Wednesday, June 1, 2016

Cottage Garden ~~ Best Cottage Plants and Design

Cottage gardening began in England in the early 1800's.  Villagers collected native plants in the wild or sowed seeds and cuttings from neighboring yards.  Upstarts were planted around the front pathway, along fences or hedges, packed in a dense and chaotic beauty.

Flowers became the currency of kindness for those unable to purchase gifts.  If that currency came with roots, the gift became a legacy.

Mid-century folks didn't have time to tend gardens, which often included edible herbs and flowers.  Gardens were expected to be self sufficient. Plants weren't thinned and grew in thick masses, acting as a support, flopping against one another.

Inspiration can occur without warning, in odd places.  (This one in the ladies' room of a nearby greenhouse.)

Design may start with a single idea, object or inspiration.  A friend planned her living room renovation around a small blue porcelain egg, toting it in her handbag to paint stores, furniture showrooms and carpet sellers.

At the local greenhouse, "opening day" typically occurs on a chilly, drizzly April morning, when gardening without a pickax and layer of fleece is difficult to imagine.  The only warm spot in the garden center at that time of year is the water closet.

On the wall of the ladies' lounge hung an inexpensive print of a weathered bench centered in a garden reminiscent of England.  The print wasn't of unusually high quality, which, given its location was to be expected, but there was something about the peaceful scene, and that worn bench, which urged me to reconsider an overgrown and distant portion of the yard.  I snapped a fuzzy picture of the poster.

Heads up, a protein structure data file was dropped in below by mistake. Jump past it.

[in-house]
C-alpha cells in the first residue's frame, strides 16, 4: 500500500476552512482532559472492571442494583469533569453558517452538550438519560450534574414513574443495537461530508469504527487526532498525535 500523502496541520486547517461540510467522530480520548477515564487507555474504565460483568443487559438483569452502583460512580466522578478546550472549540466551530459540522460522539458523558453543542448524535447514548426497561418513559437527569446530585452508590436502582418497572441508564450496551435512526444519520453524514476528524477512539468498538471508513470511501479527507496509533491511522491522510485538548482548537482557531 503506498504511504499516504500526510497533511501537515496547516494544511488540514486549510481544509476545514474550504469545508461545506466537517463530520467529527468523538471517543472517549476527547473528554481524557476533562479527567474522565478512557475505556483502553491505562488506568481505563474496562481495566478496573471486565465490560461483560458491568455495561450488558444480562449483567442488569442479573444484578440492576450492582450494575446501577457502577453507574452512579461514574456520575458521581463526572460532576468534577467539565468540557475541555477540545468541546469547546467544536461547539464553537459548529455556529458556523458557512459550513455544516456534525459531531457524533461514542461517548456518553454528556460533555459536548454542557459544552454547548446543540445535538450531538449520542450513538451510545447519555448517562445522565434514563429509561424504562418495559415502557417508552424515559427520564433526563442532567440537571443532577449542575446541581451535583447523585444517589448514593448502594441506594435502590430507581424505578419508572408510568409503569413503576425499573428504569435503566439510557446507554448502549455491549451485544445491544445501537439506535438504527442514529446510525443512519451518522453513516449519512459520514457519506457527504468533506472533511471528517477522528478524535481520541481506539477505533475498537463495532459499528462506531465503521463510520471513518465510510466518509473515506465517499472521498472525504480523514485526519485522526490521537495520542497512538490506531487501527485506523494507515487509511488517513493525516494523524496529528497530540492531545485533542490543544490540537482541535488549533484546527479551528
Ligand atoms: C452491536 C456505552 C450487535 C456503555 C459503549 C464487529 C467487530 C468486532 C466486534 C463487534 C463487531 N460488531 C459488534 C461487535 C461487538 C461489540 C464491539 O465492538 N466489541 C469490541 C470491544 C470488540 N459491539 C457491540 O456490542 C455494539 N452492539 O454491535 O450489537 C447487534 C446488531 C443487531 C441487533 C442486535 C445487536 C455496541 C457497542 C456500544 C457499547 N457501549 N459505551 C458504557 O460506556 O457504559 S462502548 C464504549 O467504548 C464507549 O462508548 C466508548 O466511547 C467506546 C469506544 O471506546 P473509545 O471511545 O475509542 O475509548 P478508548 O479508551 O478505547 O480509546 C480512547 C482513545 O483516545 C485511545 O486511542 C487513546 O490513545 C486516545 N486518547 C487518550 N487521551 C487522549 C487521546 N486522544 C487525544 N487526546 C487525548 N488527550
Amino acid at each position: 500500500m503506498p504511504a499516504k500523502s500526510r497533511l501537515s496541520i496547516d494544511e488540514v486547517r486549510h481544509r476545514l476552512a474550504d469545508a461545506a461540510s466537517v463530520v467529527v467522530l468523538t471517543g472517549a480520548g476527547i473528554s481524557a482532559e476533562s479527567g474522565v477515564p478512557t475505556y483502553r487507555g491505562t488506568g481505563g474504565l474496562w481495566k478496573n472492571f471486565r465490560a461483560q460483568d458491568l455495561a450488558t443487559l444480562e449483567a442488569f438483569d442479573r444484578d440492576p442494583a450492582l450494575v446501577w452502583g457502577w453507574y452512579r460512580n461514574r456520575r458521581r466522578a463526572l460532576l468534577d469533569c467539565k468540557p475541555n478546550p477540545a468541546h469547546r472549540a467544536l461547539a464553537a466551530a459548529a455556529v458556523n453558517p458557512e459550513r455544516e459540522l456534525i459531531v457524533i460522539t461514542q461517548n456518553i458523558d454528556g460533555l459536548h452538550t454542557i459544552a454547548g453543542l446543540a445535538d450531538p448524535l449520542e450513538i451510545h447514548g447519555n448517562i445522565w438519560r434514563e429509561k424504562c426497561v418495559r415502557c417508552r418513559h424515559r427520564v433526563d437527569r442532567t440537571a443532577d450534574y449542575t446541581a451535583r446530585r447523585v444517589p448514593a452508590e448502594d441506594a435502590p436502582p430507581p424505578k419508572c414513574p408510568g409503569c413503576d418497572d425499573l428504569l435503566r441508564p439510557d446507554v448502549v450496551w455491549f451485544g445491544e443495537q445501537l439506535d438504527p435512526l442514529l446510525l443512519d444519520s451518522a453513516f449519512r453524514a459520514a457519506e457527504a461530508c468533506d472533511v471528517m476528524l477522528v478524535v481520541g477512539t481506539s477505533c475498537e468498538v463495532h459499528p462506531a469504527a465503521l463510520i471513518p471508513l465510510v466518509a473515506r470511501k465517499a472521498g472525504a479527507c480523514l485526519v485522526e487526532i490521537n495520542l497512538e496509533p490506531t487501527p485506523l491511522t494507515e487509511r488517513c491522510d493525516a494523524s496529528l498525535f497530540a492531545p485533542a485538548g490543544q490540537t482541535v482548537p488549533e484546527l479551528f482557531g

While I adore British cottage gardens, (and Englishmen) for that matter, I'd never considered planting one of my own.   Must be their "unruly" nature.  (The garden, not the husband.)

Yet, I couldn't shake the nagging inspiration.  Once faced with those spilling blooms in that grainy poster, I was besotted--and obsessed.

I already had the bench.

There's always an abundance of healthy plants in the wrong places--lilacs now overshadowed by extended shade and leafy hydrangea shrubs no longer inclined to bloom. Toss in clumps of lilies, iris, and hosta along with the rest of the usual suspects. 

With proper planning, a root ball precutting would've been ideal, but advance notice is rare in the garden. Thus, we cleared the space--no easy task.  Using an iron pitchfork to loosen the ground, most roots were coaxed out by hand. 

Next, the outline was defined.  The garden hose was too stiff in the cold to offer much assistance.  Historically, cottage gardens follow the outline of a wall, hedge or path.  The chaotic nature of these gardens require a frame.  Ours was a concave boulder wall. 

Loosen the soil and rake smooth.

Cut a botanical edge to limit intrusion by grass and weeds.

The real fun begins with the choice and placement of heirloom flowers.

These classics do best with morning sunlight:
Add structure with shrubbery:
Plant specimen largest to the back, mounding in the front.

Fill in each inch!

To give perennials the opportunity to fill in, for immediate impact intersperse with vintage annuals:

There are no rules.  Add a focal point or two--yet don't overdo.  Outline with a woodchip or crushed gravel path.

Then, take a well-deserved seat. 


Related articles:

How to Create a Natural Edge (for free!)

The Gardens of Downton Abbey -- Plant Your Own English Garden

Vintage Gardens ~~ Spider Plants and Fancy Pants